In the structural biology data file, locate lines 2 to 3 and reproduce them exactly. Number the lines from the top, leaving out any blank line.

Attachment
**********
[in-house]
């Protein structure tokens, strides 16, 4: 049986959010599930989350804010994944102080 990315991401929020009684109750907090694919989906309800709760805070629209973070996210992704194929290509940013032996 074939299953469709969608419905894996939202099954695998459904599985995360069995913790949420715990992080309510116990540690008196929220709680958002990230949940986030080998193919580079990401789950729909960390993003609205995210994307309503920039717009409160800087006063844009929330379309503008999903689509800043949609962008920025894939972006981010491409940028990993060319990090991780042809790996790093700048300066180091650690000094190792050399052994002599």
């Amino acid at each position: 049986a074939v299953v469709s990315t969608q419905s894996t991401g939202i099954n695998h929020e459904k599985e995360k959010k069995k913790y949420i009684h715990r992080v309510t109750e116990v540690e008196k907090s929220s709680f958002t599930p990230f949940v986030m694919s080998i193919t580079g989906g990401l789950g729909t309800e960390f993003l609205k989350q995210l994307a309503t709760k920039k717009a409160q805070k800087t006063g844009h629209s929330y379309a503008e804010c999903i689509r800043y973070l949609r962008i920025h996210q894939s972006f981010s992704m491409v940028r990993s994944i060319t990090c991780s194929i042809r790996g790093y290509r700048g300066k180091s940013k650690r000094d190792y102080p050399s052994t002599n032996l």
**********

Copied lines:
């Protein structure tokens, strides 16, 4: 049986959010599930989350804010994944102080 990315991401929020009684109750907090694919989906309800709760805070629209973070996210992704194929290509940013032996 074939299953469709969608419905894996939202099954695998459904599985995360069995913790949420715990992080309510116990540690008196929220709680958002990230949940986030080998193919580079990401789950729909960390993003609205995210994307309503920039717009409160800087006063844009929330379309503008999903689509800043949609962008920025894939972006981010491409940028990993060319990090991780042809790996790093700048300066180091650690000094190792050399052994002599």
């Amino acid at each position: 049986a074939v299953v469709s990315t969608q419905s894996t991401g939202i099954n695998h929020e459904k599985e995360k959010k069995k913790y949420i009684h715990r992080v309510t109750e116990v540690e008196k907090s929220s709680f958002t599930p990230f949940v986030m694919s080998i193919t580079g989906g990401l789950g729909t309800e960390f993003l609205k989350q995210l994307a309503t709760k920039k717009a409160q805070k800087t006063g844009h629209s929330y379309a503008e804010c999903i689509r800043y973070l949609r962008i920025h996210q894939s972006f981010s992704m491409v940028r990993s994944i060319t990090c991780s194929i042809r790996g790093y290509r700048g300066k180091s940013k650690r000094d190792y102080p050399s052994t002599n032996l």